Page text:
The core principle of the paper is "equity values drop when credit risk rises and vice versa". This paper applies this relationship at index level. The method here is a long-only strategy and uses SPDR sector ETFs (XLE, XLY...) as the assets to rotate for the portfolio. Methodology:
- Select a credit index or basket of credit instruments as proxy for credit risk to the portfolio. The credit index chosen here is Bank of America/Merrill Lynch's US High Yield B index i.e., HY/B.
- Using 6 month time frame (i.e., 26 weeks, weekly frequency) calculate a fair value for each sector ETF utilizing HY/B index values. The model is calibrated via Ordinary Least Squares (OLS) linear regression. Look at the figure below for a better explanation.
- ETF fair(HYB market) = A * HYB market + B
- Then estimate the disconnect for each sector ETF i.e., calculate how far, on a percentage basis each sector ETF is away from fair value using below formula. Given it is regression based, some ETF disconnect values will be positive and for other ETFs it would be negative values.
- ETF disconnect = [ETF fair - ETF market] / ETF market
- Now rank the ETFs in descending order of their disconnect values. The idea being the top ranked ETFs have the greatest disconnect and so should generate high returns relative to the bottom ranked ETFs.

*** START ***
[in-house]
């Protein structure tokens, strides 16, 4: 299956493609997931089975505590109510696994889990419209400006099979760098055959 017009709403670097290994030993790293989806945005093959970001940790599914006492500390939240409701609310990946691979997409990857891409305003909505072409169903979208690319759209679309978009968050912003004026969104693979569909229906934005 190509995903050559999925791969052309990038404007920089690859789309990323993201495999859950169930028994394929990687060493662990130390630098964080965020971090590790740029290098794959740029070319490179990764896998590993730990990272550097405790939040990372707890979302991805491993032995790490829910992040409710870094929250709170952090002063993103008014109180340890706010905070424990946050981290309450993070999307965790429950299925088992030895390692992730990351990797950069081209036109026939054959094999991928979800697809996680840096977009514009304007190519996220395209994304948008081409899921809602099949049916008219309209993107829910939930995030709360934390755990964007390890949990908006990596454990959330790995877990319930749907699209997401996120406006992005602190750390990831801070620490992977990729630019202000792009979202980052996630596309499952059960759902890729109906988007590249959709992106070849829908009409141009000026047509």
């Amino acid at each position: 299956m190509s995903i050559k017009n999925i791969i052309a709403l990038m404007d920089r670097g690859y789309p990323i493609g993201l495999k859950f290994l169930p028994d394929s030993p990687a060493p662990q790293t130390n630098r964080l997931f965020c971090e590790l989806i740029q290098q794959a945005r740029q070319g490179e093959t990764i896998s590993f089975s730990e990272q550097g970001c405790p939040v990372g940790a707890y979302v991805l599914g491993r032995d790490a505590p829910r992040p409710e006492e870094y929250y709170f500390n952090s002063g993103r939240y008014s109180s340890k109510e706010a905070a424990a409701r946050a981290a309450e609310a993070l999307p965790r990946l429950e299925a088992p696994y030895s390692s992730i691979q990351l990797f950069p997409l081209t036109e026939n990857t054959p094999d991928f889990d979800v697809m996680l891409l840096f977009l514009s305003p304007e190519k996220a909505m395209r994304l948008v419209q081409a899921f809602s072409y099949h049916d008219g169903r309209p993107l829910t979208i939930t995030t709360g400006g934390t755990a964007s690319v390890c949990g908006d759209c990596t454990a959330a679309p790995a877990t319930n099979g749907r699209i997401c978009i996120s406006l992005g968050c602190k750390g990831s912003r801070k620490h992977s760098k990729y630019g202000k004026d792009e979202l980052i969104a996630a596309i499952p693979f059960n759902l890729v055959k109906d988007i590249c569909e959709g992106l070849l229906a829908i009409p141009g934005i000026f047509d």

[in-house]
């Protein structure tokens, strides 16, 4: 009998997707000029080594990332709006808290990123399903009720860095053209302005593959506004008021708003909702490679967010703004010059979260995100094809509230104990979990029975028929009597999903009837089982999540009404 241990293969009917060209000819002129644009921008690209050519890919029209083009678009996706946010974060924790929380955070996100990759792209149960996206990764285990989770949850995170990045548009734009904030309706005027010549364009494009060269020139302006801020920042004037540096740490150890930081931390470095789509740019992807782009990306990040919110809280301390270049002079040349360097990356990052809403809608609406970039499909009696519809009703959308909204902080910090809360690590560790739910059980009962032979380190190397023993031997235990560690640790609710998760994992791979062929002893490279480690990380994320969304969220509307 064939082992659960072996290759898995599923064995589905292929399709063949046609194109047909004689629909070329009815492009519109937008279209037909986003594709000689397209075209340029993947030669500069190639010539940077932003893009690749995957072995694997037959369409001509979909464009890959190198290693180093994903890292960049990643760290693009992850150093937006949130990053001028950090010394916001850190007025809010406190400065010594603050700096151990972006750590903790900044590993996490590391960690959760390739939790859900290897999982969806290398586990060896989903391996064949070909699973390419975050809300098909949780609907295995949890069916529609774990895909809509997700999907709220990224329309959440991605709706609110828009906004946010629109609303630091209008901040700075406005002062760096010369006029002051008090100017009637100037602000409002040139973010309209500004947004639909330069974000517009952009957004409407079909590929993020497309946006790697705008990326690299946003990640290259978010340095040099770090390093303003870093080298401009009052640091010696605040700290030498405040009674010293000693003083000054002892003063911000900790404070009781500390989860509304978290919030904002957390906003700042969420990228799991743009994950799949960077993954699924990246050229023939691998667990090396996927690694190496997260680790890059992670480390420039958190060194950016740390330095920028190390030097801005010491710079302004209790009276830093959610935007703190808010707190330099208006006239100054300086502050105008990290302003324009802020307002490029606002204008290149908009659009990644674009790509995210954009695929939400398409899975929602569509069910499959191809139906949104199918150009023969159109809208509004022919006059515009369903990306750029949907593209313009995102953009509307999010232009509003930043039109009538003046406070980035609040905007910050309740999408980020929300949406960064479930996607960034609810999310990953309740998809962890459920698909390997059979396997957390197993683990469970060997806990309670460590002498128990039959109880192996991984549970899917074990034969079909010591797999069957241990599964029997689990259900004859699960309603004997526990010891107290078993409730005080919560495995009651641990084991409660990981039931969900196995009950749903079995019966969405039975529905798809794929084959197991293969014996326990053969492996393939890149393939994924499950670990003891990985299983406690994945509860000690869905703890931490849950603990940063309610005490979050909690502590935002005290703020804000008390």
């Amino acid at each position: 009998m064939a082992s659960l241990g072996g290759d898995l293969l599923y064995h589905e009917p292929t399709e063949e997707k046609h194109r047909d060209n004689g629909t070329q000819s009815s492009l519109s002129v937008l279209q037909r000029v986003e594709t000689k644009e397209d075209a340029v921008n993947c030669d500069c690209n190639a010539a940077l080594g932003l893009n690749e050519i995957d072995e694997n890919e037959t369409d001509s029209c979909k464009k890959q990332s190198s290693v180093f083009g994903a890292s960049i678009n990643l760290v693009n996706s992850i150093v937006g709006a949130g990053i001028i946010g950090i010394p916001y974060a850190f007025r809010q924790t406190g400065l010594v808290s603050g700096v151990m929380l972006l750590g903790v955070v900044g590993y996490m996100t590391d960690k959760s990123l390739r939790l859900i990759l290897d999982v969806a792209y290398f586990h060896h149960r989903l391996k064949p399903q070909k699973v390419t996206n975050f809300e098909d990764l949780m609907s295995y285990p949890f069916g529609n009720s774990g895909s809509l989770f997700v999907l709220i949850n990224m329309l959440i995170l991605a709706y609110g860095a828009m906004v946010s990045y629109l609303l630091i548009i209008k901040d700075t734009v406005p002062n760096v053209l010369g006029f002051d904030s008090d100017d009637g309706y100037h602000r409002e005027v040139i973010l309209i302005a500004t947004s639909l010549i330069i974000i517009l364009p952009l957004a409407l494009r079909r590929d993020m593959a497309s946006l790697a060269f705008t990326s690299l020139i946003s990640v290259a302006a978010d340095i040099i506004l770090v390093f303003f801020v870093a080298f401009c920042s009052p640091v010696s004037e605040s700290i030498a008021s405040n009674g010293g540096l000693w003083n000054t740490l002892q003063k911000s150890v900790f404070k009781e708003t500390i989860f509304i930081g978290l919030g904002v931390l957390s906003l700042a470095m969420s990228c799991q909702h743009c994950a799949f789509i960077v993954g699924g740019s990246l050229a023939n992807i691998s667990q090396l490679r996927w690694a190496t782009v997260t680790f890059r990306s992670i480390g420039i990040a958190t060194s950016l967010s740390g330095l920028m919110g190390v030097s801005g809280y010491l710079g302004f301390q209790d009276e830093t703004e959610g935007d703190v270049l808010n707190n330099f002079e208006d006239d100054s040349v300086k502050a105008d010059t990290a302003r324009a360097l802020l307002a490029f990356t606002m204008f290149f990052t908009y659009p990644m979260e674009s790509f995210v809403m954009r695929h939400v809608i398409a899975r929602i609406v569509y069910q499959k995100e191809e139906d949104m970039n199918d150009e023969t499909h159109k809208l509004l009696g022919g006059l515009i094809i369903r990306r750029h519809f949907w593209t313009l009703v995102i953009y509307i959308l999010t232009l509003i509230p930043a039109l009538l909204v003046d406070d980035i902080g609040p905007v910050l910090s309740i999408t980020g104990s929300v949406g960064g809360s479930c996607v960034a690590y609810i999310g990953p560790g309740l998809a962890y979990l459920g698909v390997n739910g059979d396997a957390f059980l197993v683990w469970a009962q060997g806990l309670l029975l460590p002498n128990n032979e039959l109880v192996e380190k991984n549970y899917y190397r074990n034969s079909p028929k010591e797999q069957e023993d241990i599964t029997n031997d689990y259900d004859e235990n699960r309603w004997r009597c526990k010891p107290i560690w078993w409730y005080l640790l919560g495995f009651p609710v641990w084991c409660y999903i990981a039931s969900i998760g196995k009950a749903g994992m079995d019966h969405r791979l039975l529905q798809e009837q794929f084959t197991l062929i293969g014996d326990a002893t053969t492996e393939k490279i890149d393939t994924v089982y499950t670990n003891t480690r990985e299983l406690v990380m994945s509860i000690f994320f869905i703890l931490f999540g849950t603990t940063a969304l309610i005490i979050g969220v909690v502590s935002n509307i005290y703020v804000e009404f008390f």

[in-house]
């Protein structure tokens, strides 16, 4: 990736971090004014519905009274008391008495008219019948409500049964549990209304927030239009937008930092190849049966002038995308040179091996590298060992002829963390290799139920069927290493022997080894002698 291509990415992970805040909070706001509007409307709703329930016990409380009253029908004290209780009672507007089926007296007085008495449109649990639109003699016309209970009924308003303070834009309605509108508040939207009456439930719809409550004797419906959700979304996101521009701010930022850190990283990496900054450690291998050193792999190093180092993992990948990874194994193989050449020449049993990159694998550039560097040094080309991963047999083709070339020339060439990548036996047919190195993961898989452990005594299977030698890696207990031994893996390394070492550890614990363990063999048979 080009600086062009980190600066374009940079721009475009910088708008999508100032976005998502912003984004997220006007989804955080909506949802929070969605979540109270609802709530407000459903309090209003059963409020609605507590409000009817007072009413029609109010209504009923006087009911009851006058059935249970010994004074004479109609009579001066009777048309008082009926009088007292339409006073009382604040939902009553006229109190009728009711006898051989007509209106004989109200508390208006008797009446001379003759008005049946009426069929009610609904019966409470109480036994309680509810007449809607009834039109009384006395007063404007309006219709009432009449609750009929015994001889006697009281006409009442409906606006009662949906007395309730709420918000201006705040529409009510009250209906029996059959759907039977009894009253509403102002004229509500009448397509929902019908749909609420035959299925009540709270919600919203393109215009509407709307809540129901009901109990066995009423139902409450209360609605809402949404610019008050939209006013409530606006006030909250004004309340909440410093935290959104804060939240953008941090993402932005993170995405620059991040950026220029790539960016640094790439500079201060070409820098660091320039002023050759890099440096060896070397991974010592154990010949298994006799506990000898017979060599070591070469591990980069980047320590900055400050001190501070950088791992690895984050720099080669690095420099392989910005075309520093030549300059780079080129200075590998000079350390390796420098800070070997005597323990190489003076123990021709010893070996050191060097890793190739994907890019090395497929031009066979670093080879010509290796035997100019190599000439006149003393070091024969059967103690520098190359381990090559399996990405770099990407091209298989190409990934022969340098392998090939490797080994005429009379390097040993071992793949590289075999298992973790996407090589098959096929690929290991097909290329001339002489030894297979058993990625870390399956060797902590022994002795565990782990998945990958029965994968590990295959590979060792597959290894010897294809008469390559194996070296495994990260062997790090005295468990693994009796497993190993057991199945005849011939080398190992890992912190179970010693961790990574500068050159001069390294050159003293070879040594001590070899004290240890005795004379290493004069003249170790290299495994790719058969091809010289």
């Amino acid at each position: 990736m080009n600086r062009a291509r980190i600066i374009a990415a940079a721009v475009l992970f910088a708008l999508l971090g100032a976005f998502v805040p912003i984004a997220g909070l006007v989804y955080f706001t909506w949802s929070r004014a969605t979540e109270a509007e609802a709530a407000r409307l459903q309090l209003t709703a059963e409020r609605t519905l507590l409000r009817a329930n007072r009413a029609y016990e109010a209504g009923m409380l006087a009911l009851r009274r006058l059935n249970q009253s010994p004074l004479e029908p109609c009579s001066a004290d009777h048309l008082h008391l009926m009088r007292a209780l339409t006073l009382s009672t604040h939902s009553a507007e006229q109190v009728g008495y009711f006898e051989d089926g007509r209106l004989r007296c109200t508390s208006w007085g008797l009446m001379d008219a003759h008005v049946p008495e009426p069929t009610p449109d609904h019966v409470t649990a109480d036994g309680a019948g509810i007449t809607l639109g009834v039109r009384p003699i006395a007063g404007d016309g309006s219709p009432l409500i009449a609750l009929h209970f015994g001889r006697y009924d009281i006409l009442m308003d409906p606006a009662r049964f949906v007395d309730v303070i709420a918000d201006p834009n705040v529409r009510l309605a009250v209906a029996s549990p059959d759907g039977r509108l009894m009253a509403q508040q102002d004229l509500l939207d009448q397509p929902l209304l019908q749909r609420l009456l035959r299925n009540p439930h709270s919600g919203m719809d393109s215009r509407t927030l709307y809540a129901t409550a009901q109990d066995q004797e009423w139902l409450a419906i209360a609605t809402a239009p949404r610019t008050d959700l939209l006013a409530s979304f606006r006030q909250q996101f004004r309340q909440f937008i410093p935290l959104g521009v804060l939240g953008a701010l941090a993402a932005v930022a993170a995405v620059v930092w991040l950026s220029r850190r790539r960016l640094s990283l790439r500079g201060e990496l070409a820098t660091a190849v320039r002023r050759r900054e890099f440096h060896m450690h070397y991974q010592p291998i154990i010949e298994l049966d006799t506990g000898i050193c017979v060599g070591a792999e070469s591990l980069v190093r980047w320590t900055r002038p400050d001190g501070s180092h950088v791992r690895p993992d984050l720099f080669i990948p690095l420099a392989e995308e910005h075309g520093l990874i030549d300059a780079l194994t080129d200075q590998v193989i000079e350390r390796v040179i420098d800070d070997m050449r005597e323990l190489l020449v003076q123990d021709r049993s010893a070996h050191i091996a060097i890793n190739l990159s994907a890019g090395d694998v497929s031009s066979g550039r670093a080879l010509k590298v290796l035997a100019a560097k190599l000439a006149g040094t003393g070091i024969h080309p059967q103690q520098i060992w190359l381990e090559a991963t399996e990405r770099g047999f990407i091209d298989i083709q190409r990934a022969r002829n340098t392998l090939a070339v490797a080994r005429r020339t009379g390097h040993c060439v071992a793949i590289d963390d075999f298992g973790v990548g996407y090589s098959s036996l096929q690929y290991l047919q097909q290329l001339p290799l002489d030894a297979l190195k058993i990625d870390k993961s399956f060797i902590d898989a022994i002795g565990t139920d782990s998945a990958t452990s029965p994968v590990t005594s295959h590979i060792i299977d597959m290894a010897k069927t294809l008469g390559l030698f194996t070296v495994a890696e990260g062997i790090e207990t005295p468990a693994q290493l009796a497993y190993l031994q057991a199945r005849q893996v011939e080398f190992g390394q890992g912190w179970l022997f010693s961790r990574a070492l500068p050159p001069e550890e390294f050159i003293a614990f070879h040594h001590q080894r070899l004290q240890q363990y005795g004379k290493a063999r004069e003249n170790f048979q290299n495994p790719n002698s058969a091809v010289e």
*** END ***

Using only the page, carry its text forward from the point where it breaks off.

- Buy the top ranked N assets. Replace them in portfolio whenever the top ranked assets change. Assume an Equal-Weighting scheme for portfolio sizing.
One problem with the above is, in times of market stress, the portfolio will have severe drawdowns. If you had noticed, in the above model, we ignored the sign of disconnect values and just ranked all of them. So one twist is to utilize the sign of disconnect values (postive or negative) and play the tactical asset allocation game i.e.,
- Each week, choose the N top-ranked ETFs.
- For each of the chosen ETFs:
- If the fair value is greater than market value (i.e., plus sign), then invest the asset share in that ETF.
- If not, then invest the asset share in 3-month Treasuries instead. Notes: